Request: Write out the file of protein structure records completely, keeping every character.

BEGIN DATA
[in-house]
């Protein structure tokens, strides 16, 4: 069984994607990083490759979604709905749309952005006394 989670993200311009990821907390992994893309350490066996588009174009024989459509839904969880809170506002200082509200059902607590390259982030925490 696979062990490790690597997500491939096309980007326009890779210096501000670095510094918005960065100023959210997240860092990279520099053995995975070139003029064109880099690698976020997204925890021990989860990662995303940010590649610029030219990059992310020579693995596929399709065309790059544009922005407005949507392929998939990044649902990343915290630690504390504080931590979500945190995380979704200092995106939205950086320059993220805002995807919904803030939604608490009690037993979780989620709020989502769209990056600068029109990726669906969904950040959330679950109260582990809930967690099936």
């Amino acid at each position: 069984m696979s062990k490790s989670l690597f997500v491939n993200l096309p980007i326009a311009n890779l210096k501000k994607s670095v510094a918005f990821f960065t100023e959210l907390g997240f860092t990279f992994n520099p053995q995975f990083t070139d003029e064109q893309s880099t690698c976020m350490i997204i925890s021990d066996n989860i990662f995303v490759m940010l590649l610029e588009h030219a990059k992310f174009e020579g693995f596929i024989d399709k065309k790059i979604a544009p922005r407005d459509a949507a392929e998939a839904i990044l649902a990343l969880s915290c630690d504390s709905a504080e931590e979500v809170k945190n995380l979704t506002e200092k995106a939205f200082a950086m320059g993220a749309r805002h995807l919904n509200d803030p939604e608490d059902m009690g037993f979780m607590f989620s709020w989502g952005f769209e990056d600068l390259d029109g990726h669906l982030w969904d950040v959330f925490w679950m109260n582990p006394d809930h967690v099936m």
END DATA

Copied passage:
[in-house]
């Protein structure tokens, strides 16, 4: 069984994607990083490759979604709905749309952005006394 989670993200311009990821907390992994893309350490066996588009174009024989459509839904969880809170506002200082509200059902607590390259982030925490 696979062990490790690597997500491939096309980007326009890779210096501000670095510094918005960065100023959210997240860092990279520099053995995975070139003029064109880099690698976020997204925890021990989860990662995303940010590649610029030219990059992310020579693995596929399709065309790059544009922005407005949507392929998939990044649902990343915290630690504390504080931590979500945190995380979704200092995106939205950086320059993220805002995807919904803030939604608490009690037993979780989620709020989502769209990056600068029109990726669906969904950040959330679950109260582990809930967690099936």
């Amino acid at each position: 069984m696979s062990k490790s989670l690597f997500v491939n993200l096309p980007i326009a311009n890779l210096k501000k994607s670095v510094a918005f990821f960065t100023e959210l907390g997240f860092t990279f992994n520099p053995q995975f990083t070139d003029e064109q893309s880099t690698c976020m350490i997204i925890s021990d066996n989860i990662f995303v490759m940010l590649l610029e588009h030219a990059k992310f174009e020579g693995f596929i024989d399709k065309k790059i979604a544009p922005r407005d459509a949507a392929e998939a839904i990044l649902a990343l969880s915290c630690d504390s709905a504080e931590e979500v809170k945190n995380l979704t506002e200092k995106a939205f200082a950086m320059g993220a749309r805002h995807l919904n509200d803030p939604e608490d059902m009690g037993f979780m607590f989620s709020w989502g952005f769209e990056d600068l390259d029109g990726h669906l982030w969904d950040v959330f925490w679950m109260n582990p006394d809930h967690v099936m």